Dear Secretary Devos,

Americans have accepted the fact that a solid education is what will determine the future of our country, and of ourselves.  However, we need to look at the fact that not everyone is receiving the same education and not everyone is given the same opportunities.  Not all schools have the same quality in teachers.  Not all schools have the same quality in resources.  Not all schools have students with the same quality of parent support.  Maybe something is wrong with how funding is distributed in different areas?  I think a change needs to be made to ensure the quality of our future and our lives.

Nationwide studies conducted over the past ten years have shown that the average graduation rate in urban areas is 53% while the rate in suburban areas is 71% (Dillon).  This drastic difference in graduation rates just based on areas tells us that something is wrong in the way these schools are being run.  I think if the funding for urban schools where large minorities are populated was increased, and the quality of teachers who worked in this schools was brought up, we would see a significant rise in the average graduation rate in urban areas.

The difference in urban and suburban city costs is $1623 as noted in a study conducted by the Halifax Regional Municipality of Nova Scotia (Carrasco).  This is the first clue that urban areas are receiving less government funding for government services than people in suburban areas.  A city will spend, on average, $3462 on the needs of a suburban household while they are spending only $1416 on urban dweller necessities (  The same infographic that informs us of the total differences in city costs shows us that in suburban areas $522 is spent on school boards and bussing per family while only $245 is spent for the same things in urban areas.  If funding was increased for students to be able to attend school and have solid school boards, schooling in urban areas would see a positive change in higher graduation rates and lower dropout rates.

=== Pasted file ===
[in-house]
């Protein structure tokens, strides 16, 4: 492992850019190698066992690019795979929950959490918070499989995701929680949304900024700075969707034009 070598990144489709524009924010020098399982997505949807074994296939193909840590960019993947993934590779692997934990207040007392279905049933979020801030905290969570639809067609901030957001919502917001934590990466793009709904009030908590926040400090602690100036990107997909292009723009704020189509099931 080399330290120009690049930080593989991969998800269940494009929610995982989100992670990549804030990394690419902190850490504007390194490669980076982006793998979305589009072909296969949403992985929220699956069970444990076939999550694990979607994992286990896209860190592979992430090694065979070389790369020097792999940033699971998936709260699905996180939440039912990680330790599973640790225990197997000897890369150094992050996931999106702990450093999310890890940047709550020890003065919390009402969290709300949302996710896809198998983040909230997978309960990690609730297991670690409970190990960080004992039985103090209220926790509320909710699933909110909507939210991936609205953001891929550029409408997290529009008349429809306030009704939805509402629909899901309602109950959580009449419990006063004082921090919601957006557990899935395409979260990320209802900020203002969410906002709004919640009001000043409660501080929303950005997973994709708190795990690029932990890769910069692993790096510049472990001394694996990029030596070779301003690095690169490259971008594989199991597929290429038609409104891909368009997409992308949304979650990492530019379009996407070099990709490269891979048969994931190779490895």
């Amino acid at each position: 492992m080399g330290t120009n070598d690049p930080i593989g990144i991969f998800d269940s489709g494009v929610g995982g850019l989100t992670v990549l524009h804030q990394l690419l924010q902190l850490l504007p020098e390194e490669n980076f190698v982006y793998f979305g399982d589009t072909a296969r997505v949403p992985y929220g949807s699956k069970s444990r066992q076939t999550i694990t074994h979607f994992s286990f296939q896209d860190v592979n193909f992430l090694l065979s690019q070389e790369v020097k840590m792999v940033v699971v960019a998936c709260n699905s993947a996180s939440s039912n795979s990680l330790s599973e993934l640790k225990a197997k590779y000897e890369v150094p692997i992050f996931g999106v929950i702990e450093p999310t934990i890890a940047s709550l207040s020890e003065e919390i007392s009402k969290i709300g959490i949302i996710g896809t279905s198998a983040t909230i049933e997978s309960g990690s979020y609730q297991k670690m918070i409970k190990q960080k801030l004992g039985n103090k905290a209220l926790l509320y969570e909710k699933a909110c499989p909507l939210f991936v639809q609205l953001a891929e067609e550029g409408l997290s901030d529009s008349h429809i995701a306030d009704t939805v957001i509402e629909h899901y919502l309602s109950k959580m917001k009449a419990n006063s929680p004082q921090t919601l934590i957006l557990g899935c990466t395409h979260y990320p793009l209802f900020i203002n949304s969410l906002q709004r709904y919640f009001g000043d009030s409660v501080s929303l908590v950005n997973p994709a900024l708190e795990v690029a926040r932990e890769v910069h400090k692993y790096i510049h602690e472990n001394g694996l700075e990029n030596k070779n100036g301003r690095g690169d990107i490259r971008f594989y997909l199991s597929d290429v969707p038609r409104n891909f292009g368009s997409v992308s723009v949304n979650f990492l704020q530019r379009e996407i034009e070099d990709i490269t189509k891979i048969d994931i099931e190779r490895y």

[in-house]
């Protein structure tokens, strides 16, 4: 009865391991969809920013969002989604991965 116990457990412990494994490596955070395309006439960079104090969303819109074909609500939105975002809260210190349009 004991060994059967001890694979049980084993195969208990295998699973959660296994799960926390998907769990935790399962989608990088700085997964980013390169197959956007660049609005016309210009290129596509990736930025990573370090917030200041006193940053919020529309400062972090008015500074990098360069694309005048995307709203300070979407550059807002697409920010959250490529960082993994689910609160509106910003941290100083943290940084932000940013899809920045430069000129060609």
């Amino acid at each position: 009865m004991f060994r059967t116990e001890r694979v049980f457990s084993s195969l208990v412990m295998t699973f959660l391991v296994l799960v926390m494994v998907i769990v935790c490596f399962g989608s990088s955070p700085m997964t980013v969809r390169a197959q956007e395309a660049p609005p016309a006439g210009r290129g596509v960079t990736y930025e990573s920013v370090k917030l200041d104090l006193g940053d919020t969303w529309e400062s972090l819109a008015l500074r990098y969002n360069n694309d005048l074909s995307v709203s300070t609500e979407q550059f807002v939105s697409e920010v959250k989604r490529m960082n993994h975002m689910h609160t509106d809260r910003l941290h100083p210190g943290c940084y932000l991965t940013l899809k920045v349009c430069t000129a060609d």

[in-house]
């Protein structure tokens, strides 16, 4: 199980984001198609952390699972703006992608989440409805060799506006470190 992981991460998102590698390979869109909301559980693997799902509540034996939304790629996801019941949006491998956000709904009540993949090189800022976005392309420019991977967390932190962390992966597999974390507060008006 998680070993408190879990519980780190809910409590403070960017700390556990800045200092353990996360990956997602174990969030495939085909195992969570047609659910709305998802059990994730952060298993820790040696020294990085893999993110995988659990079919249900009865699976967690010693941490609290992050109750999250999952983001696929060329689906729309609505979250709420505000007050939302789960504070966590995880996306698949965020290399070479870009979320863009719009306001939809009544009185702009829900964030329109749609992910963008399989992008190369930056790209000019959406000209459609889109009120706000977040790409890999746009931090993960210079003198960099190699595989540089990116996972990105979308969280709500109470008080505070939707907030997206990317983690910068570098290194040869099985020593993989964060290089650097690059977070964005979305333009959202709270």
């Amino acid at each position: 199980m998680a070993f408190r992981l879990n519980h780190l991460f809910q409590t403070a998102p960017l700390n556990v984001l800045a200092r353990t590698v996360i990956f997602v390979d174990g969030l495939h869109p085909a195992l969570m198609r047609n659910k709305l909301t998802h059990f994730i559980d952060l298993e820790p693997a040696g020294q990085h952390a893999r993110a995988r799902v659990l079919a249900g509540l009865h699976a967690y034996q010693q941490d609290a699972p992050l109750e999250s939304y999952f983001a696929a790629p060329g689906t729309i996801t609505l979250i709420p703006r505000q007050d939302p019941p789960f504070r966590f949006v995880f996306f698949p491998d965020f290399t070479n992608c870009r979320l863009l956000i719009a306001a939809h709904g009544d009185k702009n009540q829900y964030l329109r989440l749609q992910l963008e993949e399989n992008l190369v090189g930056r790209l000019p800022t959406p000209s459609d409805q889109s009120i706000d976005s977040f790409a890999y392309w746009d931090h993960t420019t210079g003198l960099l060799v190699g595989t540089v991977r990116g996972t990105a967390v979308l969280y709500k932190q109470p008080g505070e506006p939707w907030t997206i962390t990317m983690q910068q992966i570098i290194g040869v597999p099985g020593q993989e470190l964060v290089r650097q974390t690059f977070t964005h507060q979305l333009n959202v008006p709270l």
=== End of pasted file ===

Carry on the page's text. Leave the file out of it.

Urban schools persistently have lower student achievement when compared to suburban area schools.  Urban schools tend to have a more inexperienced teaching staff with lowered expectations for their students.  Considering urban schools are more densely populated with students than suburban schools, it is easier to understand why achievement is lower in these schools.  Students aren’t getting as much one on one attention as students in urban schools because there are so many students in cities compared to suburbs.  Throughout different studies, researchers have found that schools with more low-income Black and Latino students are more likely to have under qualified teachers than schools with higher concentrations of white students (Lee).  Teachers are a students gateway to learning and are the best resource for a student to have.  Without my teachers there to help me individually and explaining things to me thoroughly, I would be nowhere.  If we work on reforming the quality of students education by making sure schools have qualified teachers working for them, we could see higher graduation rates.  We would be able to see more people making it into college and prospering in life.

Change needs to happen if this is going to get fixed.  I have read several new articles that discuss upcoming policy changes we could see during your time as Secretary of Education, and I am worried.  I have read that you believe funding isn’t the problem in these schools even though the statistics show us otherwise.  I am hoping that after reading this letter you will have a different insight and understand things from my point of view.  I am just worried about our future and want to make sure it is the best that it can be.  I want everyone to be prosperous or be able to say that they had the opportunity to be prosperous.

Best of Luck,

Madison Stephens




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